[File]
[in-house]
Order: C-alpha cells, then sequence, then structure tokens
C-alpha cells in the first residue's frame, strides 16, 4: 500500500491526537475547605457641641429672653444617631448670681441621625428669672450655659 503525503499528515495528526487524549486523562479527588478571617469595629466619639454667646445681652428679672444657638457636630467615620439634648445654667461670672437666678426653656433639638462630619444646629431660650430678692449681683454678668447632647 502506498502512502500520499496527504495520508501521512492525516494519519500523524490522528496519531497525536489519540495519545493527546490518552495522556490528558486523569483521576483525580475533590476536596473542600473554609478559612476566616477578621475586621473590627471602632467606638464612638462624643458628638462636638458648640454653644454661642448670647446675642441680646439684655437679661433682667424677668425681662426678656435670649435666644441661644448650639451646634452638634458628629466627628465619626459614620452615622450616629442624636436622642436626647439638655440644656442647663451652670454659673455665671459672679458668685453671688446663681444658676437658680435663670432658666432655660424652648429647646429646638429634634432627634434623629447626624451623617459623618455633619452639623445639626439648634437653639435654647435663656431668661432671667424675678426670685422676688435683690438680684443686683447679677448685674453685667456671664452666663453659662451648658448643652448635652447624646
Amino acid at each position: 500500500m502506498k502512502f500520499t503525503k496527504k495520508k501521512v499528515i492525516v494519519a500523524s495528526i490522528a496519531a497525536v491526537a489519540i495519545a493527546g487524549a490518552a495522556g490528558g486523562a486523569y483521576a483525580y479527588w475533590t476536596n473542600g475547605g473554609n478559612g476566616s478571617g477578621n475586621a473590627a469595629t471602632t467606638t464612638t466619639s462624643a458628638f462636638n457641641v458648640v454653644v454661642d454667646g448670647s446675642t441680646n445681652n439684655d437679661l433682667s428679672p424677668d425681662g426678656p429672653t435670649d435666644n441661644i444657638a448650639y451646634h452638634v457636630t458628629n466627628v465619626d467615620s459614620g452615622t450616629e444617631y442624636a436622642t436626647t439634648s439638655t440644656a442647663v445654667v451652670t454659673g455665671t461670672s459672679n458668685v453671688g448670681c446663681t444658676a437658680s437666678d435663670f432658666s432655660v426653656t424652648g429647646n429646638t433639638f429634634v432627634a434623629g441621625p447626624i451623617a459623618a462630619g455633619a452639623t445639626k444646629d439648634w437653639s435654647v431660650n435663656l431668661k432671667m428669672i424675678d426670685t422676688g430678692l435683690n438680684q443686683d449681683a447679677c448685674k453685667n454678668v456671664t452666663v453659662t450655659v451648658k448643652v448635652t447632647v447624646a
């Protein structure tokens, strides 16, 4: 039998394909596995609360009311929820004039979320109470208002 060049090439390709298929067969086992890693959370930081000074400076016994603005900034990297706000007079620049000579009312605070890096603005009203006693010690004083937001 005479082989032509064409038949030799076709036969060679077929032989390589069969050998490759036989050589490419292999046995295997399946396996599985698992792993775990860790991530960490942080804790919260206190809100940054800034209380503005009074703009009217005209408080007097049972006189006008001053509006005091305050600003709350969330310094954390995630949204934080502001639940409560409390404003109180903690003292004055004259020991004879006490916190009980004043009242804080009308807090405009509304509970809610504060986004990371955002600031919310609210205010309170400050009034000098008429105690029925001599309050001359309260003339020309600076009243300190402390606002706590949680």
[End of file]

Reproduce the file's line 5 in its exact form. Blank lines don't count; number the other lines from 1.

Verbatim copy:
């Protein structure tokens, strides 16, 4: 039998394909596995609360009311929820004039979320109470208002 060049090439390709298929067969086992890693959370930081000074400076016994603005900034990297706000007079620049000579009312605070890096603005009203006693010690004083937001 005479082989032509064409038949030799076709036969060679077929032989390589069969050998490759036989050589490419292999046995295997399946396996599985698992792993775990860790991530960490942080804790919260206190809100940054800034209380503005009074703009009217005209408080007097049972006189006008001053509006005091305050600003709350969330310094954390995630949204934080502001639940409560409390404003109180903690003292004055004259020991004879006490916190009980004043009242804080009308807090405009509304509970809610504060986004990371955002600031919310609210205010309170400050009034000098008429105690029925001599309050001359309260003339020309600076009243300190402390606002706590949680």